There are a number of HTTP methods, and as the internet evolves new ones are proposed. In this course we are going to focus on the four most common methods:

In the last lesson we discussed how our server might decide what to do based on the path of the request. For instance, if the path is /login vs /signup we know the two are requesting different things.

HTTP methods can also be combined with the path to help determine how we should respond to a request. Let’s look at two path/method combinations to help clarify.

As we progress through the course we will be learning more about HTTP methods, REST, and more. For now, the major takeaway should be that they are used to signify what type of request is being made, and our server will need to look at both the HTTP method and the path to determine how to respond.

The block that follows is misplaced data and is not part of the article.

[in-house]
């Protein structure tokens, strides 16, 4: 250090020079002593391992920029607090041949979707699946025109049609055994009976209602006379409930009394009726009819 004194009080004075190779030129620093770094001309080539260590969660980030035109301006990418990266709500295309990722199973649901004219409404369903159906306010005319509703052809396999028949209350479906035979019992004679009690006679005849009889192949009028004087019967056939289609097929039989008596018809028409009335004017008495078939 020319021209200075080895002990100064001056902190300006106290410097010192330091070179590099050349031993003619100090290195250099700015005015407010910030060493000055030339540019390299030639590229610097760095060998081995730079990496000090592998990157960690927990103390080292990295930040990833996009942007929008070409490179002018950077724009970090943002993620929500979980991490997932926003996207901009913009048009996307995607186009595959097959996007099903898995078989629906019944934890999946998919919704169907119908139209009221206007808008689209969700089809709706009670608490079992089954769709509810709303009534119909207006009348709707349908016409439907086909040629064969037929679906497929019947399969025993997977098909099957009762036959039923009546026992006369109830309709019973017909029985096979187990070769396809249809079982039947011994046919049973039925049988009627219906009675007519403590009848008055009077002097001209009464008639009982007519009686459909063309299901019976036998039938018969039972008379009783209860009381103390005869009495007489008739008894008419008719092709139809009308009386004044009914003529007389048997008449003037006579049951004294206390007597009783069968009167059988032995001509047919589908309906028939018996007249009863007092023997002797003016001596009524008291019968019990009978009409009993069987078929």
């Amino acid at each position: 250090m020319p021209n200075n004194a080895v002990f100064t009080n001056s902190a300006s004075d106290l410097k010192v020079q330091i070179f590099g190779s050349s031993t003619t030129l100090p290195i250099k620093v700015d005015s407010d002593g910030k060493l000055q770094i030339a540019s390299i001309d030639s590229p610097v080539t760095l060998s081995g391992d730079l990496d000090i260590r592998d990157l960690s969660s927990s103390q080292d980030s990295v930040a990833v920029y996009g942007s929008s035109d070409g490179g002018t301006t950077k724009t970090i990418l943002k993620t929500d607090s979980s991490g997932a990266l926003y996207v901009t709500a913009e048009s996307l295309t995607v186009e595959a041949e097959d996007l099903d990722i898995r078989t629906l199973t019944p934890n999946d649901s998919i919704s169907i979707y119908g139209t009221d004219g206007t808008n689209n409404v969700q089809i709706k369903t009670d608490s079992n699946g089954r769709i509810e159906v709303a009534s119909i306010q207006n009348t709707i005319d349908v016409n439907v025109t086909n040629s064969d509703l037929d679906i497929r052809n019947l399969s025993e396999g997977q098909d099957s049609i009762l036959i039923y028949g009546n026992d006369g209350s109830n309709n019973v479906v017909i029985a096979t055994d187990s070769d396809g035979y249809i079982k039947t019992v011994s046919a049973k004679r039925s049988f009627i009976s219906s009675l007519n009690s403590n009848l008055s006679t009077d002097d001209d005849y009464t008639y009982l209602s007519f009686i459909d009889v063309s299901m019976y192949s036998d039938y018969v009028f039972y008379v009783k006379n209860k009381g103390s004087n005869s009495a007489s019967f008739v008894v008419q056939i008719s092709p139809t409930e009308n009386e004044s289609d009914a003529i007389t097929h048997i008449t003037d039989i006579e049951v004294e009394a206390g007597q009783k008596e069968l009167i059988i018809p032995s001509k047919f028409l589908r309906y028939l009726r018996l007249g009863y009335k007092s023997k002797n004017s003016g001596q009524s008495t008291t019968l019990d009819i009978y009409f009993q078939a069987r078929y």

1.8 Our Handler Function

When looking at how web requests work, we saw that there are two main components:

In Go, the way we handle web requests is going to reflect this reality. Functions to process web requests need to accept two arguments - a http.ResponseWriter and a *http.Request. The net/http package in the standard library even has a type for it - http.HandlerFunc.

// See https://pkg.go.dev/net/http#HandlerFunc
type HandlerFunc func(ResponseWriter, *Request)

We need to create a function that matches this pattern to handle incoming web requests. That leads to the following code in our application.

func handlerFunc(w http.ResponseWriter, r *http.Request) {
  fmt.Fprint(w, "<h1>Welcome to my awesome site!</h1>")

Our handler function could be named anything; I am choosing the name handlerFunc for now because it is our only handler function, but later on in the course when we have multiple handler functions we will use different names for each.

The http.ResponseWriter argument of our handler function is an interface that defines a set of methods we can use while creating a response to a web request. With it we can write a response body, write headers, set the HTTP status code, and more.